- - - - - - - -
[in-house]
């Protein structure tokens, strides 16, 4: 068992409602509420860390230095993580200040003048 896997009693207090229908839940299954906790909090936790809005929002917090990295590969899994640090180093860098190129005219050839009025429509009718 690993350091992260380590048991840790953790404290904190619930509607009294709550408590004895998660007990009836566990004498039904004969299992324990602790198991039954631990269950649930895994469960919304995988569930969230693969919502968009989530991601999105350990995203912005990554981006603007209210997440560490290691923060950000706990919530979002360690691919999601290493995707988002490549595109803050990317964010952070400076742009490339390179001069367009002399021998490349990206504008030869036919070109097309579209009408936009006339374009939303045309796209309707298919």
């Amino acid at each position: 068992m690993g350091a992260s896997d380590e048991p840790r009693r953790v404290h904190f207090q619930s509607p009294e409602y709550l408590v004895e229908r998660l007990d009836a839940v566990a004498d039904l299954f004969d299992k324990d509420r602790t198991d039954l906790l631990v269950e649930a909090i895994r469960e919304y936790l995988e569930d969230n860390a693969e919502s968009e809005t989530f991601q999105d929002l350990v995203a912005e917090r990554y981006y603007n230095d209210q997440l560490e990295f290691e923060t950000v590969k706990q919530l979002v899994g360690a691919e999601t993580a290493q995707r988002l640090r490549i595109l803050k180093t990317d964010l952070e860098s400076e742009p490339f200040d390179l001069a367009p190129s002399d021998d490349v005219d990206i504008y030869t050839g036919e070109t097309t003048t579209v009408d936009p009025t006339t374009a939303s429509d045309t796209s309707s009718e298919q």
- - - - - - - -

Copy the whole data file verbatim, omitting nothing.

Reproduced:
[in-house]
């Protein structure tokens, strides 16, 4: 068992409602509420860390230095993580200040003048 896997009693207090229908839940299954906790909090936790809005929002917090990295590969899994640090180093860098190129005219050839009025429509009718 690993350091992260380590048991840790953790404290904190619930509607009294709550408590004895998660007990009836566990004498039904004969299992324990602790198991039954631990269950649930895994469960919304995988569930969230693969919502968009989530991601999105350990995203912005990554981006603007209210997440560490290691923060950000706990919530979002360690691919999601290493995707988002490549595109803050990317964010952070400076742009490339390179001069367009002399021998490349990206504008030869036919070109097309579209009408936009006339374009939303045309796209309707298919």
């Amino acid at each position: 068992m690993g350091a992260s896997d380590e048991p840790r009693r953790v404290h904190f207090q619930s509607p009294e409602y709550l408590v004895e229908r998660l007990d009836a839940v566990a004498d039904l299954f004969d299992k324990d509420r602790t198991d039954l906790l631990v269950e649930a909090i895994r469960e919304y936790l995988e569930d969230n860390a693969e919502s968009e809005t989530f991601q999105d929002l350990v995203a912005e917090r990554y981006y603007n230095d209210q997440l560490e990295f290691e923060t950000v590969k706990q919530l979002v899994g360690a691919e999601t993580a290493q995707r988002l640090r490549i595109l803050k180093t990317d964010l952070e860098s400076e742009p490339f200040d390179l001069a367009p190129s002399d021998d490349v005219d990206i504008y030869t050839g036919e070109t097309t003048t579209v009408d936009p009025t006339t374009a939303s429509d045309t796209s309707s009718e298919q």